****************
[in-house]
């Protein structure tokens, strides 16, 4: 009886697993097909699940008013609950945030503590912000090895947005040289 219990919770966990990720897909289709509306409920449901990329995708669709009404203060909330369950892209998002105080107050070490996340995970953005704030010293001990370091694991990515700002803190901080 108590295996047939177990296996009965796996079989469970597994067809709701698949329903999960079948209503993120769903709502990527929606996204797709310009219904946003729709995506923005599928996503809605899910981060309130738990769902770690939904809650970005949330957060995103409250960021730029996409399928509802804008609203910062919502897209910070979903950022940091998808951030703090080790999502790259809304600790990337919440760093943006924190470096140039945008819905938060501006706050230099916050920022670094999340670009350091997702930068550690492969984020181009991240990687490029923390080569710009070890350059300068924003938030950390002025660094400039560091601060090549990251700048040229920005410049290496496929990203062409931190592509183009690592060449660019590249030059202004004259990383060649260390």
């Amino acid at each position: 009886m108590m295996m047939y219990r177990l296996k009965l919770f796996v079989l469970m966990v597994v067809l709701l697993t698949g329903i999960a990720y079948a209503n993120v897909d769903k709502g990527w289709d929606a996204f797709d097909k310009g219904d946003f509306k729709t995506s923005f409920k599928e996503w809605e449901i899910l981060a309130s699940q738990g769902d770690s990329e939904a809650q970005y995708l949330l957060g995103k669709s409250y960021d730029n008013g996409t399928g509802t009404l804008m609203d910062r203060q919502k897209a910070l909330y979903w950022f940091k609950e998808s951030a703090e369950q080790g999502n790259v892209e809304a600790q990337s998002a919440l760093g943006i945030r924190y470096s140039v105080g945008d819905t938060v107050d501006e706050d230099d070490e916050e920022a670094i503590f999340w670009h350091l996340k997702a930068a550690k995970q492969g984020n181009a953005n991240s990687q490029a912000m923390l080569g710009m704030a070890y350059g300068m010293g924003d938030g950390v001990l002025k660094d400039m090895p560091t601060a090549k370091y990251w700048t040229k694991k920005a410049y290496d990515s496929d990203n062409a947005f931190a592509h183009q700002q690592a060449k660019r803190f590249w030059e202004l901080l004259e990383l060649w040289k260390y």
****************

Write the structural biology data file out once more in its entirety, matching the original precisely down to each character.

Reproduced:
[in-house]
């Protein structure tokens, strides 16, 4: 009886697993097909699940008013609950945030503590912000090895947005040289 219990919770966990990720897909289709509306409920449901990329995708669709009404203060909330369950892209998002105080107050070490996340995970953005704030010293001990370091694991990515700002803190901080 108590295996047939177990296996009965796996079989469970597994067809709701698949329903999960079948209503993120769903709502990527929606996204797709310009219904946003729709995506923005599928996503809605899910981060309130738990769902770690939904809650970005949330957060995103409250960021730029996409399928509802804008609203910062919502897209910070979903950022940091998808951030703090080790999502790259809304600790990337919440760093943006924190470096140039945008819905938060501006706050230099916050920022670094999340670009350091997702930068550690492969984020181009991240990687490029923390080569710009070890350059300068924003938030950390002025660094400039560091601060090549990251700048040229920005410049290496496929990203062409931190592509183009690592060449660019590249030059202004004259990383060649260390």
């Amino acid at each position: 009886m108590m295996m047939y219990r177990l296996k009965l919770f796996v079989l469970m966990v597994v067809l709701l697993t698949g329903i999960a990720y079948a209503n993120v897909d769903k709502g990527w289709d929606a996204f797709d097909k310009g219904d946003f509306k729709t995506s923005f409920k599928e996503w809605e449901i899910l981060a309130s699940q738990g769902d770690s990329e939904a809650q970005y995708l949330l957060g995103k669709s409250y960021d730029n008013g996409t399928g509802t009404l804008m609203d910062r203060q919502k897209a910070l909330y979903w950022f940091k609950e998808s951030a703090e369950q080790g999502n790259v892209e809304a600790q990337s998002a919440l760093g943006i945030r924190y470096s140039v105080g945008d819905t938060v107050d501006e706050d230099d070490e916050e920022a670094i503590f999340w670009h350091l996340k997702a930068a550690k995970q492969g984020n181009a953005n991240s990687q490029a912000m923390l080569g710009m704030a070890y350059g300068m010293g924003d938030g950390v001990l002025k660094d400039m090895p560091t601060a090549k370091y990251w700048t040229k694991k920005a410049y290496d990515s496929d990203n062409a947005f931190a592509h183009q700002q690592a060449k660019r803190f590249w030059e202004l901080l004259e990383l060649w040289k260390y």